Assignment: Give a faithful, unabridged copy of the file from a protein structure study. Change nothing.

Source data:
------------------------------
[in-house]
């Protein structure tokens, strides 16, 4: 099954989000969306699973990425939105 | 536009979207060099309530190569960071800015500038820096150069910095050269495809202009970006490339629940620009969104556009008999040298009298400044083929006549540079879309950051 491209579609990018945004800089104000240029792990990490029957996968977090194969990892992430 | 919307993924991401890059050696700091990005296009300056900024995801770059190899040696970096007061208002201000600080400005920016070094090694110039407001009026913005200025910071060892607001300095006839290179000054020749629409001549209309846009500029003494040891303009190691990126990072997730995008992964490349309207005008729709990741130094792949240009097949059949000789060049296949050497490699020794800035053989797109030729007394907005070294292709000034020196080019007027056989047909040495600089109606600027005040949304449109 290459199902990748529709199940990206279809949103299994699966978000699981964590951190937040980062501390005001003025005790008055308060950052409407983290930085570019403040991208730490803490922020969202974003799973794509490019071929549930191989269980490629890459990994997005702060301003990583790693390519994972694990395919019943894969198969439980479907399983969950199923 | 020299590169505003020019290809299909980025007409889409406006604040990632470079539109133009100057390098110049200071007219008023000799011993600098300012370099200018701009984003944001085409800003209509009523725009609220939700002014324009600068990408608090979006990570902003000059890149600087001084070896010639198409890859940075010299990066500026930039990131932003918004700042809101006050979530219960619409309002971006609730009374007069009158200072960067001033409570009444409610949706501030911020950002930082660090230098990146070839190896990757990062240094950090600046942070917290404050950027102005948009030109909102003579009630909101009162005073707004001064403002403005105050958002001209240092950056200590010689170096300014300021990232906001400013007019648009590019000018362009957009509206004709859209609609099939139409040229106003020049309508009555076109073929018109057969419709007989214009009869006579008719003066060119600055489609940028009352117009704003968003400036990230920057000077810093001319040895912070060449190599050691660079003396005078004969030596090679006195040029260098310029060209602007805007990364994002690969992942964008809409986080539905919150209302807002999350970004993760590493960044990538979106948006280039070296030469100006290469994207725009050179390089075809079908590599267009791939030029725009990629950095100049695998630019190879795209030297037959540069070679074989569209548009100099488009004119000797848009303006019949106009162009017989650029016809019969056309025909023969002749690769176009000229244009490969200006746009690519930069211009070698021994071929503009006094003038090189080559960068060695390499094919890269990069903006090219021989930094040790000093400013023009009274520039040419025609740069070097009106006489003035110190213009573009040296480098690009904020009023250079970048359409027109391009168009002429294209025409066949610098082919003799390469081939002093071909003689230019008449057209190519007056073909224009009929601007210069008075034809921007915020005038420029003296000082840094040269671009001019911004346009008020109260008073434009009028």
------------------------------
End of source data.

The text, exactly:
[in-house]
């Protein structure tokens, strides 16, 4: 099954989000969306699973990425939105 | 536009979207060099309530190569960071800015500038820096150069910095050269495809202009970006490339629940620009969104556009008999040298009298400044083929006549540079879309950051 491209579609990018945004800089104000240029792990990490029957996968977090194969990892992430 | 919307993924991401890059050696700091990005296009300056900024995801770059190899040696970096007061208002201000600080400005920016070094090694110039407001009026913005200025910071060892607001300095006839290179000054020749629409001549209309846009500029003494040891303009190691990126990072997730995008992964490349309207005008729709990741130094792949240009097949059949000789060049296949050497490699020794800035053989797109030729007394907005070294292709000034020196080019007027056989047909040495600089109606600027005040949304449109 290459199902990748529709199940990206279809949103299994699966978000699981964590951190937040980062501390005001003025005790008055308060950052409407983290930085570019403040991208730490803490922020969202974003799973794509490019071929549930191989269980490629890459990994997005702060301003990583790693390519994972694990395919019943894969198969439980479907399983969950199923 | 020299590169505003020019290809299909980025007409889409406006604040990632470079539109133009100057390098110049200071007219008023000799011993600098300012370099200018701009984003944001085409800003209509009523725009609220939700002014324009600068990408608090979006990570902003000059890149600087001084070896010639198409890859940075010299990066500026930039990131932003918004700042809101006050979530219960619409309002971006609730009374007069009158200072960067001033409570009444409610949706501030911020950002930082660090230098990146070839190896990757990062240094950090600046942070917290404050950027102005948009030109909102003579009630909101009162005073707004001064403002403005105050958002001209240092950056200590010689170096300014300021990232906001400013007019648009590019000018362009957009509206004709859209609609099939139409040229106003020049309508009555076109073929018109057969419709007989214009009869006579008719003066060119600055489609940028009352117009704003968003400036990230920057000077810093001319040895912070060449190599050691660079003396005078004969030596090679006195040029260098310029060209602007805007990364994002690969992942964008809409986080539905919150209302807002999350970004993760590493960044990538979106948006280039070296030469100006290469994207725009050179390089075809079908590599267009791939030029725009990629950095100049695998630019190879795209030297037959540069070679074989569209548009100099488009004119000797848009303006019949106009162009017989650029016809019969056309025909023969002749690769176009000229244009490969200006746009690519930069211009070698021994071929503009006094003038090189080559960068060695390499094919890269990069903006090219021989930094040790000093400013023009009274520039040419025609740069070097009106006489003035110190213009573009040296480098690009904020009023250079970048359409027109391009168009002429294209025409066949610098082919003799390469081939002093071909003689230019008449057209190519007056073909224009009929601007210069008075034809921007915020005038420029003296000082840094040269671009001019911004346009008020109260008073434009009028």